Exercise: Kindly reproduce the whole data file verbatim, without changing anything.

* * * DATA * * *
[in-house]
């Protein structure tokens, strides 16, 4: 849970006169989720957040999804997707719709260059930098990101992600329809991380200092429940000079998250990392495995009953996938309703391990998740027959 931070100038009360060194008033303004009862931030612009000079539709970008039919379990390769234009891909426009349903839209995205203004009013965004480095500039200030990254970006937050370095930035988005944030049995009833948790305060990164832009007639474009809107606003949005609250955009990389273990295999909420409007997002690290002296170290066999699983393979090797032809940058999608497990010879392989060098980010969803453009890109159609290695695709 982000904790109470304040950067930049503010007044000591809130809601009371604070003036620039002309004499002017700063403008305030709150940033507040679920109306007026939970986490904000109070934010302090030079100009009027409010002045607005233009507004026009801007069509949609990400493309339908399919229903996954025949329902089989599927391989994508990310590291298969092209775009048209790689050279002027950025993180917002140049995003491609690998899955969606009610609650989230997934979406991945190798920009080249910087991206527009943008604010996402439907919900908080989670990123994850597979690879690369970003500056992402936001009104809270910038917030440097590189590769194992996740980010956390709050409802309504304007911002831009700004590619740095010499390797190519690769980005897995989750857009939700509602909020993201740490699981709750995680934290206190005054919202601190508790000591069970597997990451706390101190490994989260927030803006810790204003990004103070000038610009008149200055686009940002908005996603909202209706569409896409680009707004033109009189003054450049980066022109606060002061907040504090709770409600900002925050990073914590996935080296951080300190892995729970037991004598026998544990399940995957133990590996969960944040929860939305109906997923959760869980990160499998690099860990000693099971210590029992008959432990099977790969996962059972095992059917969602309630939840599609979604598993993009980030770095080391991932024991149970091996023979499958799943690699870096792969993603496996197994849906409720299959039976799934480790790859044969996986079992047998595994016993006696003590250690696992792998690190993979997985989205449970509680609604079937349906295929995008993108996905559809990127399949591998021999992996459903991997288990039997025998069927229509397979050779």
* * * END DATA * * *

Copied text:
[in-house]
């Protein structure tokens, strides 16, 4: 849970006169989720957040999804997707719709260059930098990101992600329809991380200092429940000079998250990392495995009953996938309703391990998740027959 931070100038009360060194008033303004009862931030612009000079539709970008039919379990390769234009891909426009349903839209995205203004009013965004480095500039200030990254970006937050370095930035988005944030049995009833948790305060990164832009007639474009809107606003949005609250955009990389273990295999909420409007997002690290002296170290066999699983393979090797032809940058999608497990010879392989060098980010969803453009890109159609290695695709 982000904790109470304040950067930049503010007044000591809130809601009371604070003036620039002309004499002017700063403008305030709150940033507040679920109306007026939970986490904000109070934010302090030079100009009027409010002045607005233009507004026009801007069509949609990400493309339908399919229903996954025949329902089989599927391989994508990310590291298969092209775009048209790689050279002027950025993180917002140049995003491609690998899955969606009610609650989230997934979406991945190798920009080249910087991206527009943008604010996402439907919900908080989670990123994850597979690879690369970003500056992402936001009104809270910038917030440097590189590769194992996740980010956390709050409802309504304007911002831009700004590619740095010499390797190519690769980005897995989750857009939700509602909020993201740490699981709750995680934290206190005054919202601190508790000591069970597997990451706390101190490994989260927030803006810790204003990004103070000038610009008149200055686009940002908005996603909202209706569409896409680009707004033109009189003054450049980066022109606060002061907040504090709770409600900002925050990073914590996935080296951080300190892995729970037991004598026998544990399940995957133990590996969960944040929860939305109906997923959760869980990160499998690099860990000693099971210590029992008959432990099977790969996962059972095992059917969602309630939840599609979604598993993009980030770095080391991932024991149970091996023979499958799943690699870096792969993603496996197994849906409720299959039976799934480790790859044969996986079992047998595994016993006696003590250690696992792998690190993979997985989205449970509680609604079937349906295929995008993108996905559809990127399949591998021999992996459903991997288990039997025998069927229509397979050779």